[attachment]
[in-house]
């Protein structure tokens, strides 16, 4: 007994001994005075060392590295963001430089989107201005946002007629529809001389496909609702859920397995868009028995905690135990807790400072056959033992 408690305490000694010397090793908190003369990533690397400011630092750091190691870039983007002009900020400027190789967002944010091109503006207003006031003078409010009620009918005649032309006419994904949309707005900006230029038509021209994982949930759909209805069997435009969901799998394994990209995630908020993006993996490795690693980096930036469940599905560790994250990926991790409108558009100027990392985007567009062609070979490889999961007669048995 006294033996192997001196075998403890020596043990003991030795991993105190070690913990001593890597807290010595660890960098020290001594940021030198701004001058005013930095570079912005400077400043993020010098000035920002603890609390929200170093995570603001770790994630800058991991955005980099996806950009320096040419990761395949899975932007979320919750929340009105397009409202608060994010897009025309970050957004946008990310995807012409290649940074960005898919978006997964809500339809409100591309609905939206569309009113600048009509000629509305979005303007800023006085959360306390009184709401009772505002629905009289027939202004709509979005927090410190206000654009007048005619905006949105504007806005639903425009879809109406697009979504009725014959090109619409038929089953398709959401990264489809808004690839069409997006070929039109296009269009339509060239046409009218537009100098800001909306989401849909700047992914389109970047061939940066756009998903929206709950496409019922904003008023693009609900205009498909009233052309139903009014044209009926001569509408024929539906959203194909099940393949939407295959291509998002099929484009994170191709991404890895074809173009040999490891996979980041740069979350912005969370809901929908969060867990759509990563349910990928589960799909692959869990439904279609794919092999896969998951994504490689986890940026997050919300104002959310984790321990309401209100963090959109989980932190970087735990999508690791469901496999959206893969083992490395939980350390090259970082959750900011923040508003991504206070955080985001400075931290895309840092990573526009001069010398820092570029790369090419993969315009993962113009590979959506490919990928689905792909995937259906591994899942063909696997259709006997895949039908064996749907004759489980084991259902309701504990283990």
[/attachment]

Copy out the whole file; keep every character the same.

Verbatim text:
[in-house]
């Protein structure tokens, strides 16, 4: 007994001994005075060392590295963001430089989107201005946002007629529809001389496909609702859920397995868009028995905690135990807790400072056959033992 408690305490000694010397090793908190003369990533690397400011630092750091190691870039983007002009900020400027190789967002944010091109503006207003006031003078409010009620009918005649032309006419994904949309707005900006230029038509021209994982949930759909209805069997435009969901799998394994990209995630908020993006993996490795690693980096930036469940599905560790994250990926991790409108558009100027990392985007567009062609070979490889999961007669048995 006294033996192997001196075998403890020596043990003991030795991993105190070690913990001593890597807290010595660890960098020290001594940021030198701004001058005013930095570079912005400077400043993020010098000035920002603890609390929200170093995570603001770790994630800058991991955005980099996806950009320096040419990761395949899975932007979320919750929340009105397009409202608060994010897009025309970050957004946008990310995807012409290649940074960005898919978006997964809500339809409100591309609905939206569309009113600048009509000629509305979005303007800023006085959360306390009184709401009772505002629905009289027939202004709509979005927090410190206000654009007048005619905006949105504007806005639903425009879809109406697009979504009725014959090109619409038929089953398709959401990264489809808004690839069409997006070929039109296009269009339509060239046409009218537009100098800001909306989401849909700047992914389109970047061939940066756009998903929206709950496409019922904003008023693009609900205009498909009233052309139903009014044209009926001569509408024929539906959203194909099940393949939407295959291509998002099929484009994170191709991404890895074809173009040999490891996979980041740069979350912005969370809901929908969060867990759509990563349910990928589960799909692959869990439904279609794919092999896969998951994504490689986890940026997050919300104002959310984790321990309401209100963090959109989980932190970087735990999508690791469901496999959206893969083992490395939980350390090259970082959750900011923040508003991504206070955080985001400075931290895309840092990573526009001069010398820092570029790369090419993969315009993962113009590979959506490919990928689905792909995937259906591994899942063909696997259709006997895949039908064996749907004759489980084991259902309701504990283990």